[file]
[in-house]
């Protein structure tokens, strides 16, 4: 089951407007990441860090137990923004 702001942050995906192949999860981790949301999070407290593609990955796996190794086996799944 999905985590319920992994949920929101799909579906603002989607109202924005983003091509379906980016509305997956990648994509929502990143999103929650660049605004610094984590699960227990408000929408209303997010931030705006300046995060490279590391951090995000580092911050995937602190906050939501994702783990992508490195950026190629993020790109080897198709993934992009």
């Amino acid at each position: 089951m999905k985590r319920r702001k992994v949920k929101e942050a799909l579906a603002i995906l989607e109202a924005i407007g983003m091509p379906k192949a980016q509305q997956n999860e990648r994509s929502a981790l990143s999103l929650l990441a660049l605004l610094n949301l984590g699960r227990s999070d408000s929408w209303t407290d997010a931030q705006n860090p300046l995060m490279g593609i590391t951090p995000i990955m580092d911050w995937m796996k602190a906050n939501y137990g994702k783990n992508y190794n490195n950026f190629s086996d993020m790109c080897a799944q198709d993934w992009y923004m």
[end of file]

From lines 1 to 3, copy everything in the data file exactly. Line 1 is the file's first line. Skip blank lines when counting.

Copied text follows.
[in-house]
């Protein structure tokens, strides 16, 4: 089951407007990441860090137990923004 702001942050995906192949999860981790949301999070407290593609990955796996190794086996799944 999905985590319920992994949920929101799909579906603002989607109202924005983003091509379906980016509305997956990648994509929502990143999103929650660049605004610094984590699960227990408000929408209303997010931030705006300046995060490279590391951090995000580092911050995937602190906050939501994702783990992508490195950026190629993020790109080897198709993934992009």
């Amino acid at each position: 089951m999905k985590r319920r702001k992994v949920k929101e942050a799909l579906a603002i995906l989607e109202a924005i407007g983003m091509p379906k192949a980016q509305q997956n999860e990648r994509s929502a981790l990143s999103l929650l990441a660049l605004l610094n949301l984590g699960r227990s999070d408000s929408w209303t407290d997010a931030q705006n860090p300046l995060m490279g593609i590391t951090p995000i990955m580092d911050w995937m796996k602190a906050n939501y137990g994702k783990n992508y190794n490195n950026f190629s086996d993020m790109c080897a799944q198709d993934w992009y923004m």